In a similar manner, a pair of images may be overlaid upon the surface 506 such that a graphical element represented by the images is perceived by the observer 500 at a depth in the foreground. For example, by transposing left and right eye views (compared to the views 502 and 504), the graphical element represented by the views may appear to be in the foreground. In the illustrated example, the positions of a left eye view of a graphical element (as represented by a solid black circle 512) and a right eye view of the graphical element (as represented by a solid white circle 514) are inverted and positioned on the surface (as represented by a distance S2). Based upon the positions of the views 512, 514 and the separation technique implemented, the graphic element can be stereoscopically perceived at a depth of a foreground plane 516 (as represented with a hashed circle 518). As such, the graphical element (e.g., the word “Foreground”) can be perceived at a focal plane shared by previously produced graphical elements (e.g., a stereoscopic image of the moon). Therefore, the observer 500 is provided a clear view of the graphical element and the portion of the previously defined 3D scene that is perceived at the foreground plane 516, reducing the need to refocus his eyes while observing a composite 3D scene. The illustrated example demonstrates that positioning views allows a graphical element to be inserted into a previously produced stereoscopic image of a 3D scene. Further by controlling the position of the views, the graphical element may be located so as not to be occluded by content of the previously defined stereoscopic image.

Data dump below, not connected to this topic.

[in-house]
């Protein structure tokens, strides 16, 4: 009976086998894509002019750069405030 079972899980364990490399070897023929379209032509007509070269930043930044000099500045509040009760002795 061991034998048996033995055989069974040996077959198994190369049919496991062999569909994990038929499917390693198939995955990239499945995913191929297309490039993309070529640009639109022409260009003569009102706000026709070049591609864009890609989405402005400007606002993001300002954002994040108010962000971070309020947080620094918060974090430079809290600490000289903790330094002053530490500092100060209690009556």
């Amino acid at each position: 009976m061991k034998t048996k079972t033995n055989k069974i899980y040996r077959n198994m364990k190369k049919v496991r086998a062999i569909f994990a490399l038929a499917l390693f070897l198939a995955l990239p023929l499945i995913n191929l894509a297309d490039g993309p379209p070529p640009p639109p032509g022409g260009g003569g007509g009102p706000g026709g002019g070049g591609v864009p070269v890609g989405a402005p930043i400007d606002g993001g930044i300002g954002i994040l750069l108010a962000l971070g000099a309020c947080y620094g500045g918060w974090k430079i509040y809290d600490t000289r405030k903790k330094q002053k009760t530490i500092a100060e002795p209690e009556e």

Referring to FIG. 6, a flowchart 600 represents operations of a computing device such as a computer system for including one or more graphical elements (e.g., text, images, user interfaces, etc.) in a previously defined stereoscopic image of a 3D scene. Such operations are typically executed by a single computing device, however, the execution of the operations may be executed by multiple computing devices. Along with being executed at a single site (e.g., at the location of a computing device), operation execution may be distributed among two or more locations.

Operations of the computing device may include receiving 602 two or more views of a previously defined 3D scene (e.g., a stereoscopic image). For example, a left eye view and a right eye view of a 3D scene may be received. Operations may also include determining 604 depth information from the two or more views. For example, each of the views may be processed (e.g., filtered) to identify the edges of objects (or other content) included in the views. Spatial differences such as parallax between the multiple images may be determined by comparing the positions of corresponding edges represented in the processed views. From the depth information a focal plane of the views may be identified along with other information such as the location of the focal plane in 3D space. By using the depth information, operations may also include identifying 606 the position for including a graphical element within the 3D scene. For example, the depth information may be used to determine the location (e.g., two dimensional coordinates) and size of stereoscopic views of the graphical element to be perceived by an observer relative to the focal plane. Once the position information (e.g., location, size, etc.) has been determined for the graphical element, operations may include producing 608 two or more views of the 3D scene (e.g., a stereoscopic image) that includes the graphical element. For example, a left eye view and a right eye view may be rendered that each includes the graphical element such that when viewed by an observer, the element is appropriately perceived in 3D space.

FIG. 7 is a block diagram of computing devices that may be used and implemented to perform operations associated with incorporating views of a graphical element into a previously defined stereoscopic image of a 3D scene. Computing device 700 is intended to represent various forms of digital computers, image processing devices and similar type device, such as digital TV sets, set-top boxes and receivers (e.g., cable, terrestrial, Internet Protocol television (IPTV), etc.), laptops, desktops, workstations, personal digital assistants, mobile devices such as cellular telephones, servers, blade servers, mainframes, and other appropriate computers.